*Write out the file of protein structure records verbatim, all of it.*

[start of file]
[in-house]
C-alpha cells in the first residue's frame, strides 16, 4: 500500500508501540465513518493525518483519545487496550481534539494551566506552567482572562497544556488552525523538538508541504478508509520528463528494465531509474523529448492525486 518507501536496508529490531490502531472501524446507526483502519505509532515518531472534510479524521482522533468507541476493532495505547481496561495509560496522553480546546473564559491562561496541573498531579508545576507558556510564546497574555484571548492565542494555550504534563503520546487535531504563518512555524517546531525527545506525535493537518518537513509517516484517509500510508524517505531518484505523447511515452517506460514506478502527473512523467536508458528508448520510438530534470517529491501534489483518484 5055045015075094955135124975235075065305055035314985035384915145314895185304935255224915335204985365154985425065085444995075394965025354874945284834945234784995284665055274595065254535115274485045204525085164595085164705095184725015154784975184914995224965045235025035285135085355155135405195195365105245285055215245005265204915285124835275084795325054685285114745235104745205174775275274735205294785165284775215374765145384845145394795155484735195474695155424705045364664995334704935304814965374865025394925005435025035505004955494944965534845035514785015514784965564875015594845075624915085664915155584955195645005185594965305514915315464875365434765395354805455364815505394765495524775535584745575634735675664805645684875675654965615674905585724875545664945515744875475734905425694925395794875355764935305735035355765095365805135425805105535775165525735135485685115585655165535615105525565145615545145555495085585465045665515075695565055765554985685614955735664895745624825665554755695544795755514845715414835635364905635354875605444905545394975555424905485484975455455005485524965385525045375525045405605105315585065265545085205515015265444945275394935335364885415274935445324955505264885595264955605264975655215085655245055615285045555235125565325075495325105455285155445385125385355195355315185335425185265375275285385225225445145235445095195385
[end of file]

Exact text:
[in-house]
C-alpha cells in the first residue's frame, strides 16, 4: 500500500508501540465513518493525518483519545487496550481534539494551566506552567482572562497544556488552525523538538508541504478508509520528463528494465531509474523529448492525486 518507501536496508529490531490502531472501524446507526483502519505509532515518531472534510479524521482522533468507541476493532495505547481496561495509560496522553480546546473564559491562561496541573498531579508545576507558556510564546497574555484571548492565542494555550504534563503520546487535531504563518512555524517546531525527545506525535493537518518537513509517516484517509500510508524517505531518484505523447511515452517506460514506478502527473512523467536508458528508448520510438530534470517529491501534489483518484 5055045015075094955135124975235075065305055035314985035384915145314895185304935255224915335204985365154985425065085444995075394965025354874945284834945234784995284665055274595065254535115274485045204525085164595085164705095184725015154784975184914995224965045235025035285135085355155135405195195365105245285055215245005265204915285124835275084795325054685285114745235104745205174775275274735205294785165284775215374765145384845145394795155484735195474695155424705045364664995334704935304814965374865025394925005435025035505004955494944965534845035514785015514784965564875015594845075624915085664915155584955195645005185594965305514915315464875365434765395354805455364815505394765495524775535584745575634735675664805645684875675654965615674905585724875545664945515744875475734905425694925395794875355764935305735035355765095365805135425805105535775165525735135485685115585655165535615105525565145615545145555495085585465045665515075695565055765554985685614955735664895745624825665554755695544795755514845715414835635364905635354875605444905545394975555424905485484975455455005485524965385525045375525045405605105315585065265545085205515015265444945275394935335364885415274935445324955505264885595264955605264975655215085655245055615285045555235125565325075495325105455285155445385125385355195355315185335425185265375275285385225225445145235445095195385